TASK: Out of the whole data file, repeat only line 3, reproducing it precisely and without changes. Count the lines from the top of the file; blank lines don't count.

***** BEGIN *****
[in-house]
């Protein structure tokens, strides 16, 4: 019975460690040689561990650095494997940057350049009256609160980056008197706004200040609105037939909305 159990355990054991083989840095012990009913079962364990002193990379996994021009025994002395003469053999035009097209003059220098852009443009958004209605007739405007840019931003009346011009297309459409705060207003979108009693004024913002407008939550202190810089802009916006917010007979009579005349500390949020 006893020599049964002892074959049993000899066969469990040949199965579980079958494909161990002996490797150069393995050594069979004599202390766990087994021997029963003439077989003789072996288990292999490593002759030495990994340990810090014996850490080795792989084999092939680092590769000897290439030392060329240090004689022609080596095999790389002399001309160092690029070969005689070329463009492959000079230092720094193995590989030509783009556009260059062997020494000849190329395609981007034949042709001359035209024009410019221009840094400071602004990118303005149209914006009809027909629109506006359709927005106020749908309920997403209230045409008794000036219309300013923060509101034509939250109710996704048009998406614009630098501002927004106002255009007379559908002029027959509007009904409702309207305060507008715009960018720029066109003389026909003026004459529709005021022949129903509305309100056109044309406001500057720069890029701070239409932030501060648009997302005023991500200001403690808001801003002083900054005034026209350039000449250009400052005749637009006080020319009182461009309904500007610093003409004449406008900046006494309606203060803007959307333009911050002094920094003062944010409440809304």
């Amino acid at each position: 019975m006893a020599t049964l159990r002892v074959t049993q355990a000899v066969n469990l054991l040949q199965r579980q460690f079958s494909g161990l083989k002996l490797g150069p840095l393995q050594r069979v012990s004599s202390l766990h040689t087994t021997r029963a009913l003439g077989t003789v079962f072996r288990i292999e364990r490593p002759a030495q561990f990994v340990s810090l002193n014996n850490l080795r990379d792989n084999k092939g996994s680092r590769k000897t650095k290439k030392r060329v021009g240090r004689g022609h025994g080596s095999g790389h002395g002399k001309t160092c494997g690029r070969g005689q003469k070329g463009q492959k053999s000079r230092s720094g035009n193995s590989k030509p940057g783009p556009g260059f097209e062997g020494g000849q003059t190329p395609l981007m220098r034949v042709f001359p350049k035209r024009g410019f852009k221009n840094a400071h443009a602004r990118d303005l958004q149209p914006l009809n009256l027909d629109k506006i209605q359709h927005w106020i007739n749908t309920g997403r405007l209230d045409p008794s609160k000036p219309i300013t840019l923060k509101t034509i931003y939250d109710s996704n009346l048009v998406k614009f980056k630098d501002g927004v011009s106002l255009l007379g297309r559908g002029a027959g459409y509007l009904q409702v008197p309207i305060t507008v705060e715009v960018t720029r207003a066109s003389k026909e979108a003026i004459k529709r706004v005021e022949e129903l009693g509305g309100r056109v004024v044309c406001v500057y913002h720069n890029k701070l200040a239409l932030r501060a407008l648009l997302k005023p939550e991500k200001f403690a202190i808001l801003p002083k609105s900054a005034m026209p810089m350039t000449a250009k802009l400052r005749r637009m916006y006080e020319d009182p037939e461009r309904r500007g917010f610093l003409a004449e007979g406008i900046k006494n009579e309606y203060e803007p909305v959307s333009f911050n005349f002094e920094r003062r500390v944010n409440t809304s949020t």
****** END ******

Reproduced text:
């Amino acid at each position: 019975m006893a020599t049964l159990r002892v074959t049993q355990a000899v066969n469990l054991l040949q199965r579980q460690f079958s494909g161990l083989k002996l490797g150069p840095l393995q050594r069979v012990s004599s202390l766990h040689t087994t021997r029963a009913l003439g077989t003789v079962f072996r288990i292999e364990r490593p002759a030495q561990f990994v340990s810090l002193n014996n850490l080795r990379d792989n084999k092939g996994s680092r590769k000897t650095k290439k030392r060329v021009g240090r004689g022609h025994g080596s095999g790389h002395g002399k001309t160092c494997g690029r070969g005689q003469k070329g463009q492959k053999s000079r230092s720094g035009n193995s590989k030509p940057g783009p556009g260059f097209e062997g020494g000849q003059t190329p395609l981007m220098r034949v042709f001359p350049k035209r024009g410019f852009k221009n840094a400071h443009a602004r990118d303005l958004q149209p914006l009809n009256l027909d629109k506006i209605q359709h927005w106020i007739n749908t309920g997403r405007l209230d045409p008794s609160k000036p219309i300013t840019l923060k509101t034509i931003y939250d109710s996704n009346l048009v998406k614009f980056k630098d501002g927004v011009s106002l255009l007379g297309r559908g002029a027959g459409y509007l009904q409702v008197p309207i305060t507008v705060e715009v960018t720029r207003a066109s003389k026909e979108a003026i004459k529709r706004v005021e022949e129903l009693g509305g309100r056109v004024v044309c406001v500057y913002h720069n890029k701070l200040a239409l932030r501060a407008l648009l997302k005023p939550e991500k200001f403690a202190i808001l801003p002083k609105s900054a005034m026209p810089m350039t000449a250009k802009l400052r005749r637009m916006y006080e020319d009182p037939e461009r309904r500007g917010f610093l003409a004449e007979g406008i900046k006494n009579e309606y203060e803007p909305v959307s333009f911050n005349f002094e920094r003062r500390v944010n409440t809304s949020t």